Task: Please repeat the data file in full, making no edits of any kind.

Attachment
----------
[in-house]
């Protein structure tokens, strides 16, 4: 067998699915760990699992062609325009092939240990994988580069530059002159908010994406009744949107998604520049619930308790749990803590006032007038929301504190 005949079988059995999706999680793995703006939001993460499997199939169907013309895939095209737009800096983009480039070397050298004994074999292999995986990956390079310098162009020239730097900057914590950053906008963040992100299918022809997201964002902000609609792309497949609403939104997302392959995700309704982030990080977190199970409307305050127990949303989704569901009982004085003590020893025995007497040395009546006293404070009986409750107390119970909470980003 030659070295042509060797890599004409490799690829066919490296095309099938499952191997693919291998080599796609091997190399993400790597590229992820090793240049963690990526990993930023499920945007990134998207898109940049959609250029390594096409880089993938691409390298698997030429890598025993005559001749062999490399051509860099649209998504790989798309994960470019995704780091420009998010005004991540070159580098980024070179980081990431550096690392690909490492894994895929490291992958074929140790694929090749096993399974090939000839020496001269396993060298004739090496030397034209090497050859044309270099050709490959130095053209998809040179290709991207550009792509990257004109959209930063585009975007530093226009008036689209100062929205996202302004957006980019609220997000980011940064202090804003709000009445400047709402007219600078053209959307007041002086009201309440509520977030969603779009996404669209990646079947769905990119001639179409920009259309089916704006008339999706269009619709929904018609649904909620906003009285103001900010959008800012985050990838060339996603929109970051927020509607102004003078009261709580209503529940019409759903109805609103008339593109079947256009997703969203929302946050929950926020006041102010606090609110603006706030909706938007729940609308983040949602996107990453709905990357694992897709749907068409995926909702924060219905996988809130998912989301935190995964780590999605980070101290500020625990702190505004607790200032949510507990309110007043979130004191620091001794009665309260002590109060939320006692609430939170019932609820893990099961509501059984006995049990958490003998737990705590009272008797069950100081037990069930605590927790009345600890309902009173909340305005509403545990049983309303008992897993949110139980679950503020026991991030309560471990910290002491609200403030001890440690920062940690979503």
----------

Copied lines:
[in-house]
């Protein structure tokens, strides 16, 4: 067998699915760990699992062609325009092939240990994988580069530059002159908010994406009744949107998604520049619930308790749990803590006032007038929301504190 005949079988059995999706999680793995703006939001993460499997199939169907013309895939095209737009800096983009480039070397050298004994074999292999995986990956390079310098162009020239730097900057914590950053906008963040992100299918022809997201964002902000609609792309497949609403939104997302392959995700309704982030990080977190199970409307305050127990949303989704569901009982004085003590020893025995007497040395009546006293404070009986409750107390119970909470980003 030659070295042509060797890599004409490799690829066919490296095309099938499952191997693919291998080599796609091997190399993400790597590229992820090793240049963690990526990993930023499920945007990134998207898109940049959609250029390594096409880089993938691409390298698997030429890598025993005559001749062999490399051509860099649209998504790989798309994960470019995704780091420009998010005004991540070159580098980024070179980081990431550096690392690909490492894994895929490291992958074929140790694929090749096993399974090939000839020496001269396993060298004739090496030397034209090497050859044309270099050709490959130095053209998809040179290709991207550009792509990257004109959209930063585009975007530093226009008036689209100062929205996202302004957006980019609220997000980011940064202090804003709000009445400047709402007219600078053209959307007041002086009201309440509520977030969603779009996404669209990646079947769905990119001639179409920009259309089916704006008339999706269009619709929904018609649904909620906003009285103001900010959008800012985050990838060339996603929109970051927020509607102004003078009261709580209503529940019409759903109805609103008339593109079947256009997703969203929302946050929950926020006041102010606090609110603006706030909706938007729940609308983040949602996107990453709905990357694992897709749907068409995926909702924060219905996988809130998912989301935190995964780590999605980070101290500020625990702190505004607790200032949510507990309110007043979130004191620091001794009665309260002590109060939320006692609430939170019932609820893990099961509501059984006995049990958490003998737990705590009272008797069950100081037990069930605590927790009345600890309902009173909340305005509403545990049983309303008992897993949110139980679950503020026991991030309560471990910290002491609200403030001890440690920062940690979503």